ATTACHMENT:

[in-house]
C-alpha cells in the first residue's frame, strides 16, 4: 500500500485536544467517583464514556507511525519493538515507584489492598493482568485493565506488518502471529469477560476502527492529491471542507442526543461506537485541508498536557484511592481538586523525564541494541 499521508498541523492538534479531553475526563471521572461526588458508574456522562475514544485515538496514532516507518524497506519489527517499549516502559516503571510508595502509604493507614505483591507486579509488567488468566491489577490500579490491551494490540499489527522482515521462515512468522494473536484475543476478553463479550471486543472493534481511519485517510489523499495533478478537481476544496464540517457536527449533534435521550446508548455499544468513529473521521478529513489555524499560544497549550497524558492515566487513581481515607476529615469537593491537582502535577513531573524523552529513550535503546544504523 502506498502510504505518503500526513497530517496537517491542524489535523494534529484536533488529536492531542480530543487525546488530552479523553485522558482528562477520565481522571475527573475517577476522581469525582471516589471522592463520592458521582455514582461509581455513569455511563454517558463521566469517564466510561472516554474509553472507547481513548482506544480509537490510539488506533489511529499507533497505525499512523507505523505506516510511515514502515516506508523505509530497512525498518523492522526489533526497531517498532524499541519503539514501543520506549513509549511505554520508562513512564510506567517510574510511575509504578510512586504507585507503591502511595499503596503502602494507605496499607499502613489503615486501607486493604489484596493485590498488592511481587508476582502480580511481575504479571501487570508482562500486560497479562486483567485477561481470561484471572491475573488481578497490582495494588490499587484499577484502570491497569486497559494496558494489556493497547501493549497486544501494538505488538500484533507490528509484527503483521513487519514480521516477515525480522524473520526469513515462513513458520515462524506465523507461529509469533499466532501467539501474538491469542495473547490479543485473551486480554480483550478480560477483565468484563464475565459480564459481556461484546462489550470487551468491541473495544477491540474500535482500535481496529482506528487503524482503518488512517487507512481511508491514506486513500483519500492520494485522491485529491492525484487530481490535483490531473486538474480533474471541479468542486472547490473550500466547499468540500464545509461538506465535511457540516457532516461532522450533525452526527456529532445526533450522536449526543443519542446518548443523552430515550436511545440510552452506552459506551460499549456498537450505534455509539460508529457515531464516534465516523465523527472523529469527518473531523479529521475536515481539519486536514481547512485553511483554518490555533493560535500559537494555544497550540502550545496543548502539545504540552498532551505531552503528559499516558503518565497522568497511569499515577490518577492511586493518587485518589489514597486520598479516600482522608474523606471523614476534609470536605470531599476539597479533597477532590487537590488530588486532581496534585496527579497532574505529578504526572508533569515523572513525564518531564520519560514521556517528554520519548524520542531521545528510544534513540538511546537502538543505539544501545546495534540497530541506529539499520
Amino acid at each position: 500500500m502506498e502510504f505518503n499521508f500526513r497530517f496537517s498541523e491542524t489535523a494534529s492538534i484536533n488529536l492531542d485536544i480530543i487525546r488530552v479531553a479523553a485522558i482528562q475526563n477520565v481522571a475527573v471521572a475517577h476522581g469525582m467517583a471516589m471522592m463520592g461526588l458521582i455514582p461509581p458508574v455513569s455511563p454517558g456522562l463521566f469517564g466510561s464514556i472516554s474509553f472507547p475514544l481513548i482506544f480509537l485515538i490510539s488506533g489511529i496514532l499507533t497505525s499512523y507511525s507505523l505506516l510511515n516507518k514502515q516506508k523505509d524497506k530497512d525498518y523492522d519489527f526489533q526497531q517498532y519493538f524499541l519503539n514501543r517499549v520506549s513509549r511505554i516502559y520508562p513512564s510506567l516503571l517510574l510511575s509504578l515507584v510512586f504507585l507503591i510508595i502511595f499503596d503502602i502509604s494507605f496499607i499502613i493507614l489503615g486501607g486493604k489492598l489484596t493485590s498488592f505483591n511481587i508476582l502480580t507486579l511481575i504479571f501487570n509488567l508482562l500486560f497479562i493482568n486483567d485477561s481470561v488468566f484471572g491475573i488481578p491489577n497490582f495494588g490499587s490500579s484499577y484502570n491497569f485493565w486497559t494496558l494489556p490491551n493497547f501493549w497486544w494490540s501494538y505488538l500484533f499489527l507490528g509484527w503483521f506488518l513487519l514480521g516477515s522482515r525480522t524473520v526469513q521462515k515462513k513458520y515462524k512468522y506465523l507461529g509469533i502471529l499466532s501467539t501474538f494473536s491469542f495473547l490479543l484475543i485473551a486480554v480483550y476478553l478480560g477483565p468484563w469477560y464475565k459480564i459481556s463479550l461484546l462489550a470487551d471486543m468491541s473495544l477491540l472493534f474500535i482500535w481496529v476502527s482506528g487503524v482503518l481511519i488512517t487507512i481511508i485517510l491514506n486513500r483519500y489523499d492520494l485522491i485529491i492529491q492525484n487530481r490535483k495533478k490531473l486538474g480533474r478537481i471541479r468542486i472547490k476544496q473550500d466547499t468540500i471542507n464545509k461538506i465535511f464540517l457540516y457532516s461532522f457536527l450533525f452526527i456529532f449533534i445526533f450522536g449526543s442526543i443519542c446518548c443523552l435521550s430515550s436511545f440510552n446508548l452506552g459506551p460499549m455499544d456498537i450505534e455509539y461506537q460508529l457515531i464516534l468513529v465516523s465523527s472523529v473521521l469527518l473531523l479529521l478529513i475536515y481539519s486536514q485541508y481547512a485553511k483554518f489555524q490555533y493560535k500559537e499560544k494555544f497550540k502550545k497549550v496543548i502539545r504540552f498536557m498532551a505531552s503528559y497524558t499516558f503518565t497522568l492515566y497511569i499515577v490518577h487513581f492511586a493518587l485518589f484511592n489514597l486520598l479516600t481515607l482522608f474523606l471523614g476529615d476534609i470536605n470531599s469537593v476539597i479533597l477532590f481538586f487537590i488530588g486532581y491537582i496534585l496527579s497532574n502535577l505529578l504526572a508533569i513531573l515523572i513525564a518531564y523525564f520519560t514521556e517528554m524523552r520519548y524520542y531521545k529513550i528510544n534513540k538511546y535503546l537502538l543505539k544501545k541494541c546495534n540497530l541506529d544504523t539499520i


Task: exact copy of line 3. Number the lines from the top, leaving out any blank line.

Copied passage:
Amino acid at each position: 500500500m502506498e502510504f505518503n499521508f500526513r497530517f496537517s498541523e491542524t489535523a494534529s492538534i484536533n488529536l492531542d485536544i480530543i487525546r488530552v479531553a479523553a485522558i482528562q475526563n477520565v481522571a475527573v471521572a475517577h476522581g469525582m467517583a471516589m471522592m463520592g461526588l458521582i455514582p461509581p458508574v455513569s455511563p454517558g456522562l463521566f469517564g466510561s464514556i472516554s474509553f472507547p475514544l481513548i482506544f480509537l485515538i490510539s488506533g489511529i496514532l499507533t497505525s499512523y507511525s507505523l505506516l510511515n516507518k514502515q516506508k523505509d524497506k530497512d525498518y523492522d519489527f526489533q526497531q517498532y519493538f524499541l519503539n514501543r517499549v520506549s513509549r511505554i516502559y520508562p513512564s510506567l516503571l517510574l510511575s509504578l515507584v510512586f504507585l507503591i510508595i502511595f499503596d503502602i502509604s494507605f496499607i499502613i493507614l489503615g486501607g486493604k489492598l489484596t493485590s498488592f505483591n511481587i508476582l502480580t507486579l511481575i504479571f501487570n509488567l508482562l500486560f497479562i493482568n486483567d485477561s481470561v488468566f484471572g491475573i488481578p491489577n497490582f495494588g490499587s490500579s484499577y484502570n491497569f485493565w486497559t494496558l494489556p490491551n493497547f501493549w497486544w494490540s501494538y505488538l500484533f499489527l507490528g509484527w503483521f506488518l513487519l514480521g516477515s522482515r525480522t524473520v526469513q521462515k515462513k513458520y515462524k512468522y506465523l507461529g509469533i502471529l499466532s501467539t501474538f494473536s491469542f495473547l490479543l484475543i485473551a486480554v480483550y476478553l478480560g477483565p468484563w469477560y464475565k459480564i459481556s463479550l461484546l462489550a470487551d471486543m468491541s473495544l477491540l472493534f474500535i482500535w481496529v476502527s482506528g487503524v482503518l481511519i488512517t487507512i481511508i485517510l491514506n486513500r483519500y489523499d492520494l485522491i485529491i492529491q492525484n487530481r490535483k495533478k490531473l486538474g480533474r478537481i471541479r468542486i472547490k476544496q473550500d466547499t468540500i471542507n464545509k461538506i465535511f464540517l457540516y457532516s461532522f457536527l450533525f452526527i456529532f449533534i445526533f450522536g449526543s442526543i443519542c446518548c443523552l435521550s430515550s436511545f440510552n446508548l452506552g459506551p460499549m455499544d456498537i450505534e455509539y461506537q460508529l457515531i464516534l468513529v465516523s465523527s472523529v473521521l469527518l473531523l479529521l478529513i475536515y481539519s486536514q485541508y481547512a485553511k483554518f489555524q490555533y493560535k500559537e499560544k494555544f497550540k502550545k497549550v496543548i502539545r504540552f498536557m498532551a505531552s503528559y497524558t499516558f503518565t497522568l492515566y497511569i499515577v490518577h487513581f492511586a493518587l485518589f484511592n489514597l486520598l479516600t481515607l482522608f474523606l471523614g476529615d476534609i470536605n470531599s469537593v476539597i479533597l477532590f481538586f487537590i488530588g486532581y491537582i496534585l496527579s497532574n502535577l505529578l504526572a508533569i513531573l515523572i513525564a518531564y523525564f520519560t514521556e517528554m524523552r520519548y524520542y531521545k529513550i528510544n534513540k538511546y535503546l537502538l543505539k544501545k541494541c546495534n540497530l541506529d544504523t539499520i